A biblical analogy to gun control is recorded in 1 Sam 13:19-22. The Philistines, who held a monopoly on the manufacture of iron implements, refused to allow the Israelites access to swords or spears. In spite of the Philistine attempt at armament control, the Israelites were able to defeat both the Philistines (1 Sam 14) and Amalakites (1 Sam 15) in battle.
More pointedly, David “prevailed over (Goliath) with a sling and a stone . . . but there was no sword in David’s hand” (1 Sam 17:50 NASB; cp 31-40). The theological lesson of David’s victory is that trust in God is more powerful than human attempts at armament, a lesson that Isaiah found necessary to repeat to King Hezekiah in the face of the Assyrian invasion of 701 B.C. (Isa 22:8-11). That is not to say that weapons were irrelevant or unimportant. Most of Israel’s battles were won by the use of weapons under the favor and providence of God.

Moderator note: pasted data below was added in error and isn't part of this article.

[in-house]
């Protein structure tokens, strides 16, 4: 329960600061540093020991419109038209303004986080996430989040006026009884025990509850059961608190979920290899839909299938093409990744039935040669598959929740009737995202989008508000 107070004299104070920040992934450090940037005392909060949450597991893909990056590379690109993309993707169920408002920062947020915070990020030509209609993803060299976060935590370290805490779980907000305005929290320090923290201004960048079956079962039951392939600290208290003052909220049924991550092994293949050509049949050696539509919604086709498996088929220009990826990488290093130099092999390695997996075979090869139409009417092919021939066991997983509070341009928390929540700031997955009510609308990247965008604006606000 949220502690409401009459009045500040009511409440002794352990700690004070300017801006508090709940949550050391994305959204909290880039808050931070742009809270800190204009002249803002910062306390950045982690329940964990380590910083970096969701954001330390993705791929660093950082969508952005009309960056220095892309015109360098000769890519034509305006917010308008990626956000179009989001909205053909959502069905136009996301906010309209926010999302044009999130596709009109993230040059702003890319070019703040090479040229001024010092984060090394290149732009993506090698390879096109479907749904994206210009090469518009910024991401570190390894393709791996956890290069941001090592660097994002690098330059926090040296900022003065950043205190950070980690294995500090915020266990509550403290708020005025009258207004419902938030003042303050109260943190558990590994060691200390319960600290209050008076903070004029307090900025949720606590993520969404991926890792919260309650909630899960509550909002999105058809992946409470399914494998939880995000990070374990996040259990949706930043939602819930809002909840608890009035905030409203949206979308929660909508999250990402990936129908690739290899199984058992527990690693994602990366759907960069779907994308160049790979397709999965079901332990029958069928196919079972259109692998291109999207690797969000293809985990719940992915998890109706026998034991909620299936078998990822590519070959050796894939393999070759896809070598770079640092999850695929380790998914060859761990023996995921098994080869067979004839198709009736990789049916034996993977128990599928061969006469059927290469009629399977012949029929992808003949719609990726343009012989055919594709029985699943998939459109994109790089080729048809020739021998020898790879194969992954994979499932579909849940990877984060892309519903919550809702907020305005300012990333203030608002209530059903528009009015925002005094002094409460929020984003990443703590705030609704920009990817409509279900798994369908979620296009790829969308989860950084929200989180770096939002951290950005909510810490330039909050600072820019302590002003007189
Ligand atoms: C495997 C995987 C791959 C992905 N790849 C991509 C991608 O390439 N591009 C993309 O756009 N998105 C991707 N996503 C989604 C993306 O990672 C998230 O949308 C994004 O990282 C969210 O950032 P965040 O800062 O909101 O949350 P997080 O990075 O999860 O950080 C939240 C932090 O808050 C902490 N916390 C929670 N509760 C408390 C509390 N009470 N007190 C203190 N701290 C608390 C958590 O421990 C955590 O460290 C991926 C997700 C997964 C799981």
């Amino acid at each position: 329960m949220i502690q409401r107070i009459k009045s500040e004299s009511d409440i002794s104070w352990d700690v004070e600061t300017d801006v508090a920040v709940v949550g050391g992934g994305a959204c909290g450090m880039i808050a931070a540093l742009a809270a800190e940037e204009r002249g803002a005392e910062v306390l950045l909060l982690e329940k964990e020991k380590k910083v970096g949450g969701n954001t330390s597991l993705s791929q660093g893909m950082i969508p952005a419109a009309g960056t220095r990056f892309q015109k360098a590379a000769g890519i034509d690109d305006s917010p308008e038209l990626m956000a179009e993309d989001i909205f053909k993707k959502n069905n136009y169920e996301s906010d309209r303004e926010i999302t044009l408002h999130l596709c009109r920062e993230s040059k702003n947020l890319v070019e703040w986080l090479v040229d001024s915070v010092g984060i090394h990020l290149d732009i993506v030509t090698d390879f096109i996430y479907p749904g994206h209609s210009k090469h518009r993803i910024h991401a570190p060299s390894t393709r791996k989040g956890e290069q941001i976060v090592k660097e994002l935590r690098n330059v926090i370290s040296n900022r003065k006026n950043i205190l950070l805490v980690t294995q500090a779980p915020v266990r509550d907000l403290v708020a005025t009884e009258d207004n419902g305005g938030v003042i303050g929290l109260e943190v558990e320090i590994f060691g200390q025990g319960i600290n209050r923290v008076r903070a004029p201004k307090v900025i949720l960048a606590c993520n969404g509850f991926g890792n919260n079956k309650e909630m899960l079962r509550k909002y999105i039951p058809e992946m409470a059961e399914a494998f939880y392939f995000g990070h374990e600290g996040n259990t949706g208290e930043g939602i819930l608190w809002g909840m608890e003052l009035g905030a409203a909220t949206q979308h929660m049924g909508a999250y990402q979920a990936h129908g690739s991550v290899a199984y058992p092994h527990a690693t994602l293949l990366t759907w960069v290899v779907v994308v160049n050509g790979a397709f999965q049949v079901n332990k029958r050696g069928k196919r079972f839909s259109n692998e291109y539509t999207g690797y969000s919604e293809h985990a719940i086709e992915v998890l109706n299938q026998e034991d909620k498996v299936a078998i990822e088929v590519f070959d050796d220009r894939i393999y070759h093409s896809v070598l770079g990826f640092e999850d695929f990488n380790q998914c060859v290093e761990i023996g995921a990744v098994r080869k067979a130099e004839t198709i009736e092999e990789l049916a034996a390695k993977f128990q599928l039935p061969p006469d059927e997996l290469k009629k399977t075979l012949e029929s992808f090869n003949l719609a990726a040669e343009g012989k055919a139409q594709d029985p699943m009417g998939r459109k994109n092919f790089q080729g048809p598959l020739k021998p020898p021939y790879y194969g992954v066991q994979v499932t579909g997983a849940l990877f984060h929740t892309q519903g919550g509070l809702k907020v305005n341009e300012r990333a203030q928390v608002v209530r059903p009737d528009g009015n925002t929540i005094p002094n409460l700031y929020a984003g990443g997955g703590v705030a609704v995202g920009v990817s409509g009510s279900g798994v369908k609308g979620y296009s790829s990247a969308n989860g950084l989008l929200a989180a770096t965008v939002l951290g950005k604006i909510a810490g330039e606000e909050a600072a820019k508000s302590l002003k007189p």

One should not make specific application of this to the modern world. No nation today, including America, is God’s covenant people. Sin and corruption in the world entail the implication that war is sometimes unavoidable, and nations must be prepared to protect their citizenry.